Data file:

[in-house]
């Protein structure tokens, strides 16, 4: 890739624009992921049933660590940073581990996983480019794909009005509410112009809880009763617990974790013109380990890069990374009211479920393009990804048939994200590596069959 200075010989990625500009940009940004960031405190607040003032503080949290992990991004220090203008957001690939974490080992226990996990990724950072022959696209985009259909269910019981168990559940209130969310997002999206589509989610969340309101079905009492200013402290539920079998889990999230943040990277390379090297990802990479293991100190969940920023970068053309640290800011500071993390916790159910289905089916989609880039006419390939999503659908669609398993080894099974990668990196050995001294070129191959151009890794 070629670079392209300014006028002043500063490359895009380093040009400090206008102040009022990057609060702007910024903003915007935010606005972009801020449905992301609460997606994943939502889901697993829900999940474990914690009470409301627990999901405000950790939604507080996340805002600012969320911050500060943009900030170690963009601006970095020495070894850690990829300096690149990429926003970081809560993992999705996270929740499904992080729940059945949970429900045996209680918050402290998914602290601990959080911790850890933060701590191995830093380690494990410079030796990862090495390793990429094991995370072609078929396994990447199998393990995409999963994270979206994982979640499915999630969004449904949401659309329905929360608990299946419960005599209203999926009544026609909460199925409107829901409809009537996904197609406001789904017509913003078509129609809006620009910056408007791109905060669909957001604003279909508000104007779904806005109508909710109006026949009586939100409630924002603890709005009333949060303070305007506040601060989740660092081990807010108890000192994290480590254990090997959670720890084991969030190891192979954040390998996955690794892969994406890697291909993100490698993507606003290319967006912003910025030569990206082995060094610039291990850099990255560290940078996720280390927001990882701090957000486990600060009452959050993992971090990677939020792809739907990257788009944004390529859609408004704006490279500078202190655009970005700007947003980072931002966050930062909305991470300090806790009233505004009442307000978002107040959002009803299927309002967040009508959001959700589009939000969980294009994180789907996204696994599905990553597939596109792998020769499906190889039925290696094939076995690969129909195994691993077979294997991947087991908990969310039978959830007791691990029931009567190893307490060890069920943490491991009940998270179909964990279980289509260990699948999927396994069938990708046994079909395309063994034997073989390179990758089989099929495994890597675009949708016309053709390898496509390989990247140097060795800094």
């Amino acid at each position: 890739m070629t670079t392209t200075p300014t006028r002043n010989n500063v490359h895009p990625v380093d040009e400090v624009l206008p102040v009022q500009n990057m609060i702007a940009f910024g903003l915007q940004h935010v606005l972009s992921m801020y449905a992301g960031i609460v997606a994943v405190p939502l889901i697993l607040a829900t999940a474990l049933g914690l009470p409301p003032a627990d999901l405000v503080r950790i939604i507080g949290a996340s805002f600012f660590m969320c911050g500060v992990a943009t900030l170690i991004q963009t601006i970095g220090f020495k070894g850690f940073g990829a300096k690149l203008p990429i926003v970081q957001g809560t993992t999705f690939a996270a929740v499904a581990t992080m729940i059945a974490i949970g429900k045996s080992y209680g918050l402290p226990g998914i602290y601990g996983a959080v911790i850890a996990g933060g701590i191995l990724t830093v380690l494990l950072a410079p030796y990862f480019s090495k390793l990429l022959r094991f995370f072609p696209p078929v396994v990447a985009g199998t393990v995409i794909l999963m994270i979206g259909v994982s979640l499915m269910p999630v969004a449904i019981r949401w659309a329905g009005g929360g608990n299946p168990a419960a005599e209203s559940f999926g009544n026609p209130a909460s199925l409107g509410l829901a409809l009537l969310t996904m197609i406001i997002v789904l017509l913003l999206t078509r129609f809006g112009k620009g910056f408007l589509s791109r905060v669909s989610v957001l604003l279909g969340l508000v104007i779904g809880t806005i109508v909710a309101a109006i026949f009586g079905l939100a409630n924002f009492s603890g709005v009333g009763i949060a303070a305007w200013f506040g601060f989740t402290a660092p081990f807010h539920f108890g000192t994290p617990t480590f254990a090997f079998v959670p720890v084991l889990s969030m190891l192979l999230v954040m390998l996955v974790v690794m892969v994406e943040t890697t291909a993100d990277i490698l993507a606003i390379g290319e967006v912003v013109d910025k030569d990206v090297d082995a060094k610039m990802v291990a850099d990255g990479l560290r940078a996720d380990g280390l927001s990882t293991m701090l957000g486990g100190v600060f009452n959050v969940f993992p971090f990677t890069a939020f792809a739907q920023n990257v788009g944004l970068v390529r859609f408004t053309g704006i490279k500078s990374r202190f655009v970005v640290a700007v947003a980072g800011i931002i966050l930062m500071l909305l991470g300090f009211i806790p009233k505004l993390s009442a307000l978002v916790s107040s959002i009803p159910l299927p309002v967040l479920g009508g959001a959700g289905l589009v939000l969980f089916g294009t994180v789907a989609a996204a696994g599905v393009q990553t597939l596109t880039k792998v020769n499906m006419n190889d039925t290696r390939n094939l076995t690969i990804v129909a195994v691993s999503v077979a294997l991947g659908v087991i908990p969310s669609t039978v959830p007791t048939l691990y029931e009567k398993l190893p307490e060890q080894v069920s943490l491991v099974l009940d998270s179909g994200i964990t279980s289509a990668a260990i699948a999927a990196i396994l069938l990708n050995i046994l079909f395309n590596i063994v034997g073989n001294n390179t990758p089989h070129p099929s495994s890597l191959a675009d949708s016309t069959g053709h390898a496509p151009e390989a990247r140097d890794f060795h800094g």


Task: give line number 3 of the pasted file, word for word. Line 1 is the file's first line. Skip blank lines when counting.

């Amino acid at each position: 890739m070629t670079t392209t200075p300014t006028r002043n010989n500063v490359h895009p990625v380093d040009e400090v624009l206008p102040v009022q500009n990057m609060i702007a940009f910024g903003l915007q940004h935010v606005l972009s992921m801020y449905a992301g960031i609460v997606a994943v405190p939502l889901i697993l607040a829900t999940a474990l049933g914690l009470p409301p003032a627990d999901l405000v503080r950790i939604i507080g949290a996340s805002f600012f660590m969320c911050g500060v992990a943009t900030l170690i991004q963009t601006i970095g220090f020495k070894g850690f940073g990829a300096k690149l203008p990429i926003v970081q957001g809560t993992t999705f690939a996270a929740v499904a581990t992080m729940i059945a974490i949970g429900k045996s080992y209680g918050l402290p226990g998914i602290y601990g996983a959080v911790i850890a996990g933060g701590i191995l990724t830093v380690l494990l950072a410079p030796y990862f480019s090495k390793l990429l022959r094991f995370f072609p696209p078929v396994v990447a985009g199998t393990v995409i794909l999963m994270i979206g259909v994982s979640l499915m269910p999630v969004a449904i019981r949401w659309a329905g009005g929360g608990n299946p168990a419960a005599e209203s559940f999926g009544n026609p209130a909460s199925l409107g509410l829901a409809l009537l969310t996904m197609i406001i997002v789904l017509l913003l999206t078509r129609f809006g112009k620009g910056f408007l589509s791109r905060v669909s989610v957001l604003l279909g969340l508000v104007i779904g809880t806005i109508v909710a309101a109006i026949f009586g079905l939100a409630n924002f009492s603890g709005v009333g009763i949060a303070a305007w200013f506040g601060f989740t402290a660092p081990f807010h539920f108890g000192t994290p617990t480590f254990a090997f079998v959670p720890v084991l889990s969030m190891l192979l999230v954040m390998l996955v974790v690794m892969v994406e943040t890697t291909a993100d990277i490698l993507a606003i390379g290319e967006v912003v013109d910025k030569d990206v090297d082995a060094k610039m990802v291990a850099d990255g990479l560290r940078a996720d380990g280390l927001s990882t293991m701090l957000g486990g100190v600060f009452n959050v969940f993992p971090f990677t890069a939020f792809a739907q920023n990257v788009g944004l970068v390529r859609f408004t053309g704006i490279k500078s990374r202190f655009v970005v640290a700007v947003a980072g800011i931002i966050l930062m500071l909305l991470g300090f009211i806790p009233k505004l993390s009442a307000l978002v916790s107040s959002i009803p159910l299927p309002v967040l479920g009508g959001a959700g289905l589009v939000l969980f089916g294009t994180v789907a989609a996204a696994g599905v393009q990553t597939l596109t880039k792998v020769n499906m006419n190889d039925t290696r390939n094939l076995t690969i990804v129909a195994v691993s999503v077979a294997l991947g659908v087991i908990p969310s669609t039978v959830p007791t048939l691990y029931e009567k398993l190893p307490e060890q080894v069920s943490l491991v099974l009940d998270s179909g994200i964990t279980s289509a990668a260990i699948a999927a990196i396994l069938l990708n050995i046994l079909f395309n590596i063994v034997g073989n001294n390179t990758p089989h070129p099929s495994s890597l191959a675009d949708s016309t069959g053709h390898a496509p151009e390989a990247r140097d890794f060795h800094g």